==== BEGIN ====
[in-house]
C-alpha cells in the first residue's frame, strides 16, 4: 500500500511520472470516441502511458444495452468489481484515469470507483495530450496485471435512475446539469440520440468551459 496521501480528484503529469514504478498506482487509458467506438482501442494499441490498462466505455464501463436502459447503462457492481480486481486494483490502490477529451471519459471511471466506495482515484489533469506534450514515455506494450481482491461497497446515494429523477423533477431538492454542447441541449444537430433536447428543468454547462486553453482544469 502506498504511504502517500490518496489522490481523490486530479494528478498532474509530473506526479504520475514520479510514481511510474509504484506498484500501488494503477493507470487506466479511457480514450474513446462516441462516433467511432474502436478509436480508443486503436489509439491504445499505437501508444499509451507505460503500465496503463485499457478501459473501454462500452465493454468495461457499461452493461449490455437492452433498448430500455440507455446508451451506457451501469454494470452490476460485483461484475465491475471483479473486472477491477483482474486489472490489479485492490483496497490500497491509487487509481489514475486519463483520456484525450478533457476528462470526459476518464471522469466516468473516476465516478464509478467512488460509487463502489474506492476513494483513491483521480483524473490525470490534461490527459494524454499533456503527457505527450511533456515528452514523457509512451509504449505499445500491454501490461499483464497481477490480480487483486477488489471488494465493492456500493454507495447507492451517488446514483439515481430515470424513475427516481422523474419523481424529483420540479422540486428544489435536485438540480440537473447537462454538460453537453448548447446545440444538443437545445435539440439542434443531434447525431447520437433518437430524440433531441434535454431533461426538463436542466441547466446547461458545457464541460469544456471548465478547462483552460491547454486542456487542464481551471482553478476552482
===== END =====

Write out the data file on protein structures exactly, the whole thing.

[in-house]
C-alpha cells in the first residue's frame, strides 16, 4: 500500500511520472470516441502511458444495452468489481484515469470507483495530450496485471435512475446539469440520440468551459 496521501480528484503529469514504478498506482487509458467506438482501442494499441490498462466505455464501463436502459447503462457492481480486481486494483490502490477529451471519459471511471466506495482515484489533469506534450514515455506494450481482491461497497446515494429523477423533477431538492454542447441541449444537430433536447428543468454547462486553453482544469 502506498504511504502517500490518496489522490481523490486530479494528478498532474509530473506526479504520475514520479510514481511510474509504484506498484500501488494503477493507470487506466479511457480514450474513446462516441462516433467511432474502436478509436480508443486503436489509439491504445499505437501508444499509451507505460503500465496503463485499457478501459473501454462500452465493454468495461457499461452493461449490455437492452433498448430500455440507455446508451451506457451501469454494470452490476460485483461484475465491475471483479473486472477491477483482474486489472490489479485492490483496497490500497491509487487509481489514475486519463483520456484525450478533457476528462470526459476518464471522469466516468473516476465516478464509478467512488460509487463502489474506492476513494483513491483521480483524473490525470490534461490527459494524454499533456503527457505527450511533456515528452514523457509512451509504449505499445500491454501490461499483464497481477490480480487483486477488489471488494465493492456500493454507495447507492451517488446514483439515481430515470424513475427516481422523474419523481424529483420540479422540486428544489435536485438540480440537473447537462454538460453537453448548447446545440444538443437545445435539440439542434443531434447525431447520437433518437430524440433531441434535454431533461426538463436542466441547466446547461458545457464541460469544456471548465478547462483552460491547454486542456487542464481551471482553478476552482